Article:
The Judicial System: 50% of Israelis think that the state of the judicial system is in a good state. At the same time, 50% of Jewish Israelis and 42% of Arab Israelis think that the courts do not give equal treatment to everyone appearing before them.
59% of Israelis think that the legal rulings of Supreme Court justices are influenced by their political views. Among Jewish Israelis this opinion is held predominantly by the Right-Wing (78%) and the ultra-Orthodox (85%). Only 36.5% of the Left-Wing and 46% of secular Jews agree.
Political bias in the Ministry of Finance? – The perception of political bias is even more prevalent when it comes to senior officials in the Ministry of Finance. 68% of Israelis believe that decisions made by senior Ministry executives are influenced by their political positions.
The health system is in a state of collapse – The majority of Israelis (56%) believe that the health system is in bad or very bad condition. An examination of the public’s perception of the extent to which the system is applied equally: Only 41% of Jewish Israelis believe that the health system provides equal treatment to all patients, from all backgrounds and from every sector, while 68% of Arab Israelis agree.
Education – 54% of Israelis believe the education system in Israel is not good and must be improved. In addition, both Jewish and Arab Israelis agree (69% and 64% respectively) that children in Israel do not enjoy equal opportunity or treatment, and that differences depending on their religious affiliation within the Jewish and Arab sectors.
How to divide up the pie? – The majority of Israelis favor an increase in the budgets of almost all ministries: health (85%); education (77 %); welfare (76%); housing (68%) and transportation (67%). In addition, 45.5% believe that the police budget should be increased and 31% are in favor of increasing the IDF’s budget.
Public Service – the majority of Israelis think public service systems are not functioning well. The only systems which were rated positively by more than half of the public were environmental organizations (51%) and the courts (50%). Less than half gave good grades to the education system (44 %), transportation and health (43%) – while at the bottom was the planning of housing (18%).
Israel and the World – In comparison with 2018, this year Israel ranked lower on eight out of fifteen international indices, while maintaining its rank in six others and improving in one.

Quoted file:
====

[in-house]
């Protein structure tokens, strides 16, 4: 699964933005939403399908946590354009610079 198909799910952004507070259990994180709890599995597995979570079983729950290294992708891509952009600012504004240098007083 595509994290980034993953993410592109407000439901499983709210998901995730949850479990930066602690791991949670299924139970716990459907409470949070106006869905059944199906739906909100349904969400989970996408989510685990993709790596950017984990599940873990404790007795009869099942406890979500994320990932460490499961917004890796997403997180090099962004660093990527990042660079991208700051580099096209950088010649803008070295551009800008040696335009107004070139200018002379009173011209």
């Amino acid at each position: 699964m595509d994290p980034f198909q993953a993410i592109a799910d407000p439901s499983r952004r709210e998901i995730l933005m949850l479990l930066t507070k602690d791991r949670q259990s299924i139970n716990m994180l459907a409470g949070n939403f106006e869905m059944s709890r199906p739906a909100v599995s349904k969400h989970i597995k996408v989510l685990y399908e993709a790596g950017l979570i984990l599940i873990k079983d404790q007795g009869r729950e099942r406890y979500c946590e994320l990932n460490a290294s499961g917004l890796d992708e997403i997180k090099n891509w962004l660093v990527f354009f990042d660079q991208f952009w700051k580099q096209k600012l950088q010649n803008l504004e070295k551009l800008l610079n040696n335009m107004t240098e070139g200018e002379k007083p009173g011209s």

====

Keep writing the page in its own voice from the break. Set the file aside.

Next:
Israel’s rank in the World Bank’s Control of Corruption Index dropped substantially, and is at its lowest since 2013. As far as political participation is concerned, according to the Economist Index, Israel still outperforms most established democratic countries and ranks second in the world. In the Economist Government’s Performance Index, which examines the level of democratic functioning and the efficiency of government institutions, Israel retains 27 out of the 167 countries included in the index, and is ranked 20 among 36 OECD countries.
Israel and the Diaspora – 60% of the Jewish Israeli public believe that the Israeli government should not take into account the views of the Diaspora Jews when making important decisions (up from 46.5% in 2014), while 38% believe the government should consider their positions.
Shared Destiny – 51% of Jewish Israelis believe that Jews the world over share a common destiny. Analysis of the responses according to the respondent’s self-identification on the continuum from ‘ultra-Orthodox’ to ‘secular,’ reveals that 72% of those defining themselves as religious, 68.5% of the ultra-Orthodox and 63% of those identifying as traditional-religious, agree that Diaspora Jews and Israeli Jews share a common destiny, compared to only 44.5% of those defining themselves as ‘not religious, but traditional’ and 42% of those defining themselves as secular.
The Israeli Democracy Index was conducted for the 17th year by The Guttman Center for Public Opinion and Policy Research at the Israel Democracy Institute on the basis of a large-scale public opinion survey conducted in May 2019. The survey included 1,014 interviewees (852 Jews and others, and 162 Arabs), who constitute a representative sample of the adult Israeli population. The maximum sampling error for the entire sample was 3.1%± at a confidence level of 95%.